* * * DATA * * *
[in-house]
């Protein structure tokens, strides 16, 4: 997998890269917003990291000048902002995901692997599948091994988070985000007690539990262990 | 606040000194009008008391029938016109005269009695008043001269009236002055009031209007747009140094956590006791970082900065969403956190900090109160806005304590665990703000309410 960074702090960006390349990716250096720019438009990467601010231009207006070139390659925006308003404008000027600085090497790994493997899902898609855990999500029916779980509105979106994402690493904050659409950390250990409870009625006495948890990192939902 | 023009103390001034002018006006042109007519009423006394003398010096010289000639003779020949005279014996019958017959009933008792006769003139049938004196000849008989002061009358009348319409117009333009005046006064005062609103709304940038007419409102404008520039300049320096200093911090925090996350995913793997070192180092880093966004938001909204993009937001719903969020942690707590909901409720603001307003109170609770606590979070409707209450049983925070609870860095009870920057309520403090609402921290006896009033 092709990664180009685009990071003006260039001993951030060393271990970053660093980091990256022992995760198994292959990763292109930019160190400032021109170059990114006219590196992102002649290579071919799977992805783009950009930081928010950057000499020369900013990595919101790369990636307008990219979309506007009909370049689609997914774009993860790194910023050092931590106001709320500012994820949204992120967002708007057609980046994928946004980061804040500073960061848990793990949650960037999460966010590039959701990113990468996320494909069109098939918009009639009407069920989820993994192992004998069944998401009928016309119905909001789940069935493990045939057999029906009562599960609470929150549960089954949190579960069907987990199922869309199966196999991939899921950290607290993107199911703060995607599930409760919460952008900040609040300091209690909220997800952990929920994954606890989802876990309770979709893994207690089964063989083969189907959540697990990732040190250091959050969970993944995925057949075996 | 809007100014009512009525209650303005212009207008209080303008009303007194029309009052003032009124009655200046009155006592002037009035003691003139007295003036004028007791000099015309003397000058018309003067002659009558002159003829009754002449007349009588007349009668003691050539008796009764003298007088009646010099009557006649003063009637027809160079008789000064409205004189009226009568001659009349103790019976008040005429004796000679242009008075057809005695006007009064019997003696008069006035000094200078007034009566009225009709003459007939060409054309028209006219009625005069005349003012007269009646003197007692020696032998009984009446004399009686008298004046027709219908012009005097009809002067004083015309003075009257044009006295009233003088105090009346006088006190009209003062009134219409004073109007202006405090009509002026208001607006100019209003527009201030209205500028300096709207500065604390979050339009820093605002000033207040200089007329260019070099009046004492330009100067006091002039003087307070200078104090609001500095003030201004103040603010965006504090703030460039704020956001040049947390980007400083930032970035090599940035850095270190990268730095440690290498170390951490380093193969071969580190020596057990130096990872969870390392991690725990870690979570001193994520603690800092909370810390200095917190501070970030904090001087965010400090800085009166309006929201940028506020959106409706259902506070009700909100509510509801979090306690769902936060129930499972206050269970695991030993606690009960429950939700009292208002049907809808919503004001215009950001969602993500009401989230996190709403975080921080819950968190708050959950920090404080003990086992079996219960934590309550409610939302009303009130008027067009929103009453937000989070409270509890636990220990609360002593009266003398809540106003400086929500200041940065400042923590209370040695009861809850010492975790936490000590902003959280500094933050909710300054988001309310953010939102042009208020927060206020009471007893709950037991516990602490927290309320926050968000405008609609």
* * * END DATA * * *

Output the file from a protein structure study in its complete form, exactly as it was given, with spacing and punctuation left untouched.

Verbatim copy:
[in-house]
């Protein structure tokens, strides 16, 4: 997998890269917003990291000048902002995901692997599948091994988070985000007690539990262990 | 606040000194009008008391029938016109005269009695008043001269009236002055009031209007747009140094956590006791970082900065969403956190900090109160806005304590665990703000309410 960074702090960006390349990716250096720019438009990467601010231009207006070139390659925006308003404008000027600085090497790994493997899902898609855990999500029916779980509105979106994402690493904050659409950390250990409870009625006495948890990192939902 | 023009103390001034002018006006042109007519009423006394003398010096010289000639003779020949005279014996019958017959009933008792006769003139049938004196000849008989002061009358009348319409117009333009005046006064005062609103709304940038007419409102404008520039300049320096200093911090925090996350995913793997070192180092880093966004938001909204993009937001719903969020942690707590909901409720603001307003109170609770606590979070409707209450049983925070609870860095009870920057309520403090609402921290006896009033 092709990664180009685009990071003006260039001993951030060393271990970053660093980091990256022992995760198994292959990763292109930019160190400032021109170059990114006219590196992102002649290579071919799977992805783009950009930081928010950057000499020369900013990595919101790369990636307008990219979309506007009909370049689609997914774009993860790194910023050092931590106001709320500012994820949204992120967002708007057609980046994928946004980061804040500073960061848990793990949650960037999460966010590039959701990113990468996320494909069109098939918009009639009407069920989820993994192992004998069944998401009928016309119905909001789940069935493990045939057999029906009562599960609470929150549960089954949190579960069907987990199922869309199966196999991939899921950290607290993107199911703060995607599930409760919460952008900040609040300091209690909220997800952990929920994954606890989802876990309770979709893994207690089964063989083969189907959540697990990732040190250091959050969970993944995925057949075996 | 809007100014009512009525209650303005212009207008209080303008009303007194029309009052003032009124009655200046009155006592002037009035003691003139007295003036004028007791000099015309003397000058018309003067002659009558002159003829009754002449007349009588007349009668003691050539008796009764003298007088009646010099009557006649003063009637027809160079008789000064409205004189009226009568001659009349103790019976008040005429004796000679242009008075057809005695006007009064019997003696008069006035000094200078007034009566009225009709003459007939060409054309028209006219009625005069005349003012007269009646003197007692020696032998009984009446004399009686008298004046027709219908012009005097009809002067004083015309003075009257044009006295009233003088105090009346006088006190009209003062009134219409004073109007202006405090009509002026208001607006100019209003527009201030209205500028300096709207500065604390979050339009820093605002000033207040200089007329260019070099009046004492330009100067006091002039003087307070200078104090609001500095003030201004103040603010965006504090703030460039704020956001040049947390980007400083930032970035090599940035850095270190990268730095440690290498170390951490380093193969071969580190020596057990130096990872969870390392991690725990870690979570001193994520603690800092909370810390200095917190501070970030904090001087965010400090800085009166309006929201940028506020959106409706259902506070009700909100509510509801979090306690769902936060129930499972206050269970695991030993606690009960429950939700009292208002049907809808919503004001215009950001969602993500009401989230996190709403975080921080819950968190708050959950920090404080003990086992079996219960934590309550409610939302009303009130008027067009929103009453937000989070409270509890636990220990609360002593009266003398809540106003400086929500200041940065400042923590209370040695009861809850010492975790936490000590902003959280500094933050909710300054988001309310953010939102042009208020927060206020009471007893709950037991516990602490927290309320926050968000405008609609």